A measure of how well EU directives are being implemented is the number of infringement proceedings open against member countries. In the event of non-compliance, a member state can be brought to the Court of Justice of the European Union (formerly known, and still often referred to as the ECJ, the European Court of Justice). The judges there can impose fines. Here, Ireland performs less well. Although the number of pending proceedings (21) is not the highest by any means, Ireland is below average both in terms of the length of time infringement proceedings drag on, and in the lag between the time the Court makes its ruling and implementation finally happens.
As with transposition, the infringement rates across the bloc have fallen over the years. That has happened in part thanks to schemes, such as the EU Pilot, that attempt to solve compliance problems without resorting to court.
Readily accessible knowledge is crucial to enabling businesses and people to engage in cross-border activity. The European authorities encourage governments to set up agencies and websites to clearly outline information needed to move or do business in Ireland. SOLVIT aims to help people who moved around Europe and encounter problems that are against EU rules. It attempts to be an informal mechanism to deal with complaints, as an alternative to court cases. Ireland performs well in this regard.
The scorecard also focuses on public procurement - a hugely important area, as governments are by far the single largest purchasers of goods or services in any economy, accounting for around 18pc of GDP across the EU as a whole. The area is, therefore, of significance to a huge number of businesses.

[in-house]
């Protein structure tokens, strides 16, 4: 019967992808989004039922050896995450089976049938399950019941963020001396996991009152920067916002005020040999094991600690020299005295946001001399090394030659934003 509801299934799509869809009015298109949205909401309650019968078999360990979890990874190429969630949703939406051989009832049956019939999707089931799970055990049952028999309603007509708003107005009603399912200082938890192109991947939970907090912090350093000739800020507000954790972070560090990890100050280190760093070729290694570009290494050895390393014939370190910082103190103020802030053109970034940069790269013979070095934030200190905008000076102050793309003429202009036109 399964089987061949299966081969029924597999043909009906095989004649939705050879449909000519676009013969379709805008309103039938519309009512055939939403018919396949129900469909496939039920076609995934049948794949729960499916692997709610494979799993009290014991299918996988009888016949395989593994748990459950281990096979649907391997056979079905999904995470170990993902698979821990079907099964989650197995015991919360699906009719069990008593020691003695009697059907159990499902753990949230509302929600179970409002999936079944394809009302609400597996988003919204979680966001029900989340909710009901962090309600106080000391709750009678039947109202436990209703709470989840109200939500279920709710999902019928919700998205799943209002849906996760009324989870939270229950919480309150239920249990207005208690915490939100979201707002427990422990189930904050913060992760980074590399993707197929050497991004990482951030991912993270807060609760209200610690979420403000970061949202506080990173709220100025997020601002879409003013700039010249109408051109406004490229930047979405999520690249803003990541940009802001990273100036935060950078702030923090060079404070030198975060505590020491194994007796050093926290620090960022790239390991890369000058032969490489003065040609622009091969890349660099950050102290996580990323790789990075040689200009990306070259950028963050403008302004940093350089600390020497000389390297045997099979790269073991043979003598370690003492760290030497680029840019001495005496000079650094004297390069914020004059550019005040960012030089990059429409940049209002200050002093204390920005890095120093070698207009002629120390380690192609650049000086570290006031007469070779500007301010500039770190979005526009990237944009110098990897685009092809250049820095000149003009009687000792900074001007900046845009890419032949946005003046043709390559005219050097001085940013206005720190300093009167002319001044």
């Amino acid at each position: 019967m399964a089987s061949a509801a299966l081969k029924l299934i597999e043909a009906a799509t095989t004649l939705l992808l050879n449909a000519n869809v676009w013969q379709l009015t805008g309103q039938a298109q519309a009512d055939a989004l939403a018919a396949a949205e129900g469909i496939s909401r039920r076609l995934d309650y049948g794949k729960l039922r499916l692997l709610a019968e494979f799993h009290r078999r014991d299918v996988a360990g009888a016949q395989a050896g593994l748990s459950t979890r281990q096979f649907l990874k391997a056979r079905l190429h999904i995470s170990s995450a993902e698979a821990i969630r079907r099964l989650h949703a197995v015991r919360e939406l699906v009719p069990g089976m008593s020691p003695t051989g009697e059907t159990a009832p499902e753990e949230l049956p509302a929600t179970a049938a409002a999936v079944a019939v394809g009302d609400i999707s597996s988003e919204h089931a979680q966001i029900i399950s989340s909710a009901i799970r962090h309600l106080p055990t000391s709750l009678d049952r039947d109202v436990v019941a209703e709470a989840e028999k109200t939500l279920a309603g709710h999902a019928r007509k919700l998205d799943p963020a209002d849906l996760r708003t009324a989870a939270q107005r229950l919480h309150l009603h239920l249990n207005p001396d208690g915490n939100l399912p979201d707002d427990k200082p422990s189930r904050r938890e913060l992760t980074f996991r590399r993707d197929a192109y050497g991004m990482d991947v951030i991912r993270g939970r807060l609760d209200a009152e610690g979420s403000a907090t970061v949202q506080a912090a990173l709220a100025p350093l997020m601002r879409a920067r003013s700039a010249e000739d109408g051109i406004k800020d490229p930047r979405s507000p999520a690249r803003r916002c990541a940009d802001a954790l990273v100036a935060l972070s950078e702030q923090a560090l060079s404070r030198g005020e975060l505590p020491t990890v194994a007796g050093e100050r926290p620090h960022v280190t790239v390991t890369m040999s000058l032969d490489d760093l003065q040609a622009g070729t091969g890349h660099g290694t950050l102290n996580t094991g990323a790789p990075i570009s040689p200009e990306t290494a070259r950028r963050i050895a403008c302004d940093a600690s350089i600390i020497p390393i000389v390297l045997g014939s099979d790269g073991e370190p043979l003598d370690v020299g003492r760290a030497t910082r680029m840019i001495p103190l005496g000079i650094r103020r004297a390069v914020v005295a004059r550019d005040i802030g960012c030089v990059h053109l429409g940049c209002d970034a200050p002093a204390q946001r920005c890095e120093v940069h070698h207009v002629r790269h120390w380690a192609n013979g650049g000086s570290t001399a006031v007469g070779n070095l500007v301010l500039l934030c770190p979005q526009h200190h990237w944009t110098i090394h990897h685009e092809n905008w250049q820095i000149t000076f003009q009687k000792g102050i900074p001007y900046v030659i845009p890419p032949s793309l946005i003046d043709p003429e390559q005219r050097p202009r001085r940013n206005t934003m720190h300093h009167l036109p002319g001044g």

Perhaps for this reason, allowing non-national companies a slice of the public procurement pie has long been a thorny topic. Several countries have resisted and complicated the process.
In this area, Ireland's performance was described as satisfactory in the latest scorecard, with good scores registered in the two categories deemed most important: the number of public contracts which are not put out to tender, and those which are opened to tender but end up having only one bidder.
It points to something being clearly awry if only one firm bids for a large proportion of public procurement, or if the process was not even put out to tender in the first place.
As well as not being transparent, it hinders competition and can mean higher prices. Government and public authorities - and ultimately the taxpayer - stand to lose.
During 2014, only 8pc of tenders in Ireland had a solitary bid, and no procurement contracts were not put out to tender. However, Ireland performs poorly in some other aspects of public procurement, including bulk buying; the speed of decisions; and the quality of information provided by public purchasers. Moreover, half of Irish contract awards contained no information about the value of the contracts awarded.
Ireland has benefited enormously from EU membership and there is scope to benefit more if all member countries adhere to the rules that they themselves have collectively set. Everyone would benefit even more if the single market was widened and deepened. Although not a silver bullet that could solve all of Europe's economic woes, it would enable the region to be more competitive and dynamic.
This is evident in big sectors where much work needs to be done - such as services, capital markets, the digital economy and energy. There is still a distance to travel before Europe has a fully completed single market.
Sunday Indo Business